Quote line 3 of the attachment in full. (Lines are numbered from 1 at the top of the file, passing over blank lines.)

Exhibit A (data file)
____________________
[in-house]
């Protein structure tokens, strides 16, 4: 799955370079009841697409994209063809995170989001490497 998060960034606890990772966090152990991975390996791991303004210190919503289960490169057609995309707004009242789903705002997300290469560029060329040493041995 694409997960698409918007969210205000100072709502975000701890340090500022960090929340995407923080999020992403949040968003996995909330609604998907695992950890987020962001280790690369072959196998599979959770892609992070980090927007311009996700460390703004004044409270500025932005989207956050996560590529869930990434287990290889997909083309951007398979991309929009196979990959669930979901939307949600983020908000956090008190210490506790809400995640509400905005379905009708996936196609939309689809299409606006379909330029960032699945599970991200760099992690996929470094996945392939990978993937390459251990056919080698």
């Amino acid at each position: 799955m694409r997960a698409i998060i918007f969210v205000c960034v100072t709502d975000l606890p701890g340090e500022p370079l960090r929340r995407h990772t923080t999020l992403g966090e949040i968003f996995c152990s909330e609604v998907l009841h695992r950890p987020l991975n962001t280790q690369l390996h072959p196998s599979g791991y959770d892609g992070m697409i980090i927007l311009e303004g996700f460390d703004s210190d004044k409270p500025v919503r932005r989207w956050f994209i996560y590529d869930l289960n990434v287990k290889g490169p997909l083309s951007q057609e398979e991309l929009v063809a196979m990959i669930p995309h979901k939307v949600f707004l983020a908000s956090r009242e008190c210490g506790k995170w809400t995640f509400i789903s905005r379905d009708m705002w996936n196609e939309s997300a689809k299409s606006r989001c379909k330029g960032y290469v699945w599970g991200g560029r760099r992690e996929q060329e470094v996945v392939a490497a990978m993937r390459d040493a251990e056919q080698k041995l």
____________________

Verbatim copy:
């Amino acid at each position: 799955m694409r997960a698409i998060i918007f969210v205000c960034v100072t709502d975000l606890p701890g340090e500022p370079l960090r929340r995407h990772t923080t999020l992403g966090e949040i968003f996995c152990s909330e609604v998907l009841h695992r950890p987020l991975n962001t280790q690369l390996h072959p196998s599979g791991y959770d892609g992070m697409i980090i927007l311009e303004g996700f460390d703004s210190d004044k409270p500025v919503r932005r989207w956050f994209i996560y590529d869930l289960n990434v287990k290889g490169p997909l083309s951007q057609e398979e991309l929009v063809a196979m990959i669930p995309h979901k939307v949600f707004l983020a908000s956090r009242e008190c210490g506790k995170w809400t995640f509400i789903s905005r379905d009708m705002w996936n196609e939309s997300a689809k299409s606006r989001c379909k330029g960032y290469v699945w599970g991200g560029r760099r992690e996929q060329e470094v996945v392939a490497a990978m993937r390459d040493a251990e056919q080698k041995l």